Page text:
MORE than 17,000 earthquakes have been recorded in the south-west of Iceland, in the Reykjanes Peninsula, during the past week.
People living in the area have been advised to be extra careful due to dangers of landslides and rockfall.
Many of the larger earthquakes have even been felt in Iceland’s capital city, Reykjavik (where over half of the population lives), which lies only 27km away.
This has led to heightened concerns about the effects of even larger earthquakes and also of a possible eruption from the Krýsuvík volcanic system in the area.
South-west Iceland has a track record of centuries of calm, which we know can be broken by turbulent periods of intense earthquake activity accompanied by volcanic eruptions.
It looks like we are entering the next turbulent period.
The most recent earthquake swarm is in fact the latest in a period of significantly heightened seismic activity that started over a year ago.
The shaking of the Earth is the most obvious manifestation of the release of huge amounts of energy.
But magma has also been quietly accumulating nearer to the surface – and when this happens there is increased likelihood of the surface breaking and the volcanoes erupting.
On March 3, concern rose sharply as a type of earthquake activity characteristic of the movement of magma was detected, indicating that an eruption might be imminent.
The Civil Defence and other authorities have held press conferences, closed roads and heightened visual surveillance of the area above the potential eruption site.
Of course, magma may move in the crust and then stop, but it is always wisest to plan for an eruption and then to scale back if nothing happens.
The problem is that the last time south-west of Iceland experienced such a turbulent period of earthquakes and volcanic eruptions was in the 1300s – when there was no equipment to monitor seismic activity.
There were also far fewer people around, which means that we don’t really know what signals there were before eruptions occurred. So there are huge uncertainties.
However, Iceland has a world-leading network for monitoring seismic and volcanic unrest, and an excellent track record of anticipating eruptions and of maintaining the safety of its population.
So if an eruption did happen, chances are all will be well.
An eruption in this area will be nothing like the highly disruptive explosive eruption of Eyjafjallajökull in 2010, or the much larger explosive but much less disruptive explosive eruption of Grímsvötn in 2011.
Eruptions in south-west Iceland are of a fluid rock type called basalt. This results in slow-moving streams of lava fed from gently exploding craters and cones.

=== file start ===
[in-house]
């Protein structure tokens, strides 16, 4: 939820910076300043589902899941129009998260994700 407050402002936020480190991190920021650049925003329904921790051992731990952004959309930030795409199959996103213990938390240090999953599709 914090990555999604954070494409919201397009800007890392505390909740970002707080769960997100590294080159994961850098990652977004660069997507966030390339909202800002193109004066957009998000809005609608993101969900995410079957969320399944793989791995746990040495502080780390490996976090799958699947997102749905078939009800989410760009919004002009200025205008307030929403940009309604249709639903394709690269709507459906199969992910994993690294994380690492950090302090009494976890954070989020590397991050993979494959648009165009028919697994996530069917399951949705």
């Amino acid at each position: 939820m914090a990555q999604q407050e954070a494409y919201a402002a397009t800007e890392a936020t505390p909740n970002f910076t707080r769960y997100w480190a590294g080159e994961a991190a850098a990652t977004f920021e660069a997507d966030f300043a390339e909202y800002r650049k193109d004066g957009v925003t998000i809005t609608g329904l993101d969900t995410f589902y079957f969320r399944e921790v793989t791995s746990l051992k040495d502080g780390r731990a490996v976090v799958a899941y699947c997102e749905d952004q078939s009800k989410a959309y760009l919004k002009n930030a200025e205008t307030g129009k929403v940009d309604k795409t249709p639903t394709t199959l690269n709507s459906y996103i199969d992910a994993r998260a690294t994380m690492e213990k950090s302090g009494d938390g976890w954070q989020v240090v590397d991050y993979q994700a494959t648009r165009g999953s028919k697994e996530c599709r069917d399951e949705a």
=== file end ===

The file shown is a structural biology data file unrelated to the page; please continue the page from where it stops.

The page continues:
In Iceland these are warmly called “tourist eruptions” as they are relatively safe and predictable, and offer the opportunity for many hundreds of people to witness a magical natural spectacle – the creation of new land.
In the past, tourists have flocked to Iceland to witness such eruptions, but at present there is a five-day quarantine period for tourists entering Iceland due to the pandemic.
At the current area of unrest, there are no nearby habitations – it is reassuringly remote.
Lava streams flowing away from the area are very unlikely to damage any property on predicted pathways, but if the lava makes its way to the sea, it will cut off a few roads.
How do volcanoes erupt?
- Volcanoes are formed when a hot liquid like substance called magma breaks through the Earth’s crust
- Once the magma reaches the surface and gushes into the air, this is known as a volcanic eruption
- Volcanic eruptions can release lava, rocks, dust, volcanic ash and toxic gases into the atmosphere
- Some eruptions are huge and kill lots of people but other eruptions can be small flows of lava that are easily avoided
- Volcanoes normally give off warning sides before an eruption occurs, such as tremors or gases, and this gives people nearby time to evacuate
The biggest concern internationally about a volcanic eruption in Iceland is disruption to air travel.
Not only can winds carry ash clouds swiftly towards western Europe (as we saw with the Eyjafjallajökull eruption in 2010), but ash clouds can get high into the atmosphere and into the stratosphere where commercial airlines travel across the busy Atlantic flight corridors.
But the volcanoes in south-west Iceland tend not to produce much ash, and so the risk to disruption of international air travel is considered very small.
Should an eruption start, flights would be halted automatically at the Keflavík international airport, which is only 22km away, until a fuller evaluation has been carried out.
The wind direction has a major effect here, and given that the prevailing wind is from a westerly direction and Keflavík sits on the western side of this south-west peninsular, winds would be expected to carry any ash away from Keflavík.
The crucial effect of wind direction was highlighted beautifully in 2010 when Keflavík airport remained open while airports across Western Europe were closed for weeks.
While current COVID-19 restrictions on entering Iceland will prevent hordes of tourists from traveling to see a potential eruption, there will be plenty of Icelanders traveling to observe it.
They have a quirky saying in Iceland “whilst in most countries people usually run away from volcanic eruptions, in Iceland we usually run towards them”.
This article was originally written for The Conversation by Dr Dave McGarvie, Volcanologist at Lancaster University.
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